Chris Sidoti, Commissioner of the UN Commission of Inquiry into OPT/ Israel and former member of the Fact-Finding Mission on Myanmar 

‘International human rights investigations have become among the most effective means of finding fact, allocating responsibility and ensuring accountability for atrocities. That’s why perpetrators keep investigators at a distance wherever possible. That’s what has happened to the teams I work with in leading UN investigations. PIAC has responded usefully and practically to investigators’ need for guidance in conducting investigations remotely. There is no guide like this. It fills a damaging void. It will assist investigators everywhere confronting the refusal of State authorities to permit them to do their job.’ 

Daniela Gavshon, PIAC Truth and Accountability Program Director: 

‘There are numerous issues to consider when investigators are conducting restricted access interviews. These can include: diversity of witnesses available and entry points to witness communities; availability of, and access to, referral and support services; security issues like who can monitor communications, or whether there are risks of reprisals; and technological and logistical considerations including access to devices, power and the internet or data, and whether witnesses have a safe private space to conduct the interview. This guide was written to assist investigators to evaluate whether, how and when they should conduct witness interviews in restricted access contexts. The hostility of parties under investigation or the risks of the COVID pandemic should not impede investigation of violence and injustice, but it may alter how investigations approach their fact-finding mandate.’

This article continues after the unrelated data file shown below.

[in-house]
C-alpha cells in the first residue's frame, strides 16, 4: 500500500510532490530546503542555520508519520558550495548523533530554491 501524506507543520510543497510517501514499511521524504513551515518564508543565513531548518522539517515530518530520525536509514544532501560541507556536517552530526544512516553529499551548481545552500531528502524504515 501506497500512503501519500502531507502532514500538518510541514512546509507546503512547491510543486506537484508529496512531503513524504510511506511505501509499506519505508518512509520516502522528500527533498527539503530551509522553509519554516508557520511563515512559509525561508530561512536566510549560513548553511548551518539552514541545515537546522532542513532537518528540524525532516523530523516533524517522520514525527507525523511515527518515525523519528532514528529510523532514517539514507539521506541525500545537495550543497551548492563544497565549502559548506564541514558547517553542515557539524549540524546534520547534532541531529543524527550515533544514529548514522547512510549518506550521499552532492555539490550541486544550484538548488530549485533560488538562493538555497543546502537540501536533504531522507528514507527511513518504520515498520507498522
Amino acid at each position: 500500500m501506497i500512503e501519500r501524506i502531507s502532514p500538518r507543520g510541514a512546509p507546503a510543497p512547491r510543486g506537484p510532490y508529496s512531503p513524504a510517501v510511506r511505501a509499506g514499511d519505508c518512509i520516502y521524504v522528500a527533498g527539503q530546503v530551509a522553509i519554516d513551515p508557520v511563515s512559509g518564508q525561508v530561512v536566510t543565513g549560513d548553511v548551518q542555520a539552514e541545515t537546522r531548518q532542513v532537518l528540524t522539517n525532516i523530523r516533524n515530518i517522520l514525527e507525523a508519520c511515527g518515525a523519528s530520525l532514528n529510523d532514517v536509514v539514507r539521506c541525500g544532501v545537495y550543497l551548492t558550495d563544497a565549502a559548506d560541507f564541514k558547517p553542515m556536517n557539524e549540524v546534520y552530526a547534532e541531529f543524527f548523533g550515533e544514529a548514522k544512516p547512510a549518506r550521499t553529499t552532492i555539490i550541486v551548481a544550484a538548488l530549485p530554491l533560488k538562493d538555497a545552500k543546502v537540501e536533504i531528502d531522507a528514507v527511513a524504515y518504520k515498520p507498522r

John Ralston, former Executive Director of IICI, and PIAC advisor: 

‘Any decision to conduct an investigation or interview remotely, using modern communications technology, must be as a result of careful consideration of many factors. These include risks such as causing or exacerbating psychological harm to victim-witnesses and eyewitnesses of traumatic crimes or violations; exposing witnesses to unacceptable security risks; and conducting ineffective interviews. The companion guides will support investigators and organisations who wish to work remotely.’ 

Melissa Parke, member of the Group of Eminent Experts on Yemen: 

‘The Restricted Access Interviews Guide will be incredibly useful for investigators in fact finding missions that face immense challenges in accessing the country under investigation, such as the UN Group of Eminent Experts on Yemen.’ 

Mike Smith, former Chair of the UN Commission of Inquiry on Human Rights in Eritrea:  

‘This guide will be invaluable for future commissions of inquiry, domestic and international, where access to an affected group of victims is problematic. Such investigations, of which the UN Commission of Inquiry into human rights violations in Eritrea that I was involved with is a good example, raise a host of challenges – legal, logistic, linguistic, ethical, cultural and many others – that every such exercise finds itself having to address and resolve. This guide, which covers all of these issues and more in a clear, sensible and practical manner, will be immensely helpful for investigators all over the world.’ 

The companion guides will be formally launched by The Honourable Michael Kirby AC CMG at a joint PIAC-IICI online event on 28 September. 

Download ‘Restricted access interviews: a guide to interviewing witnesses in remote human rights investigations’ on PIAC’s website. 

The IICI guidelines on remote interviewing can be downloaded from the IICI website. 

MEDIA CONTACT: Gemma Pearce, PIAC Media and Communications Manager: 0478 739 280.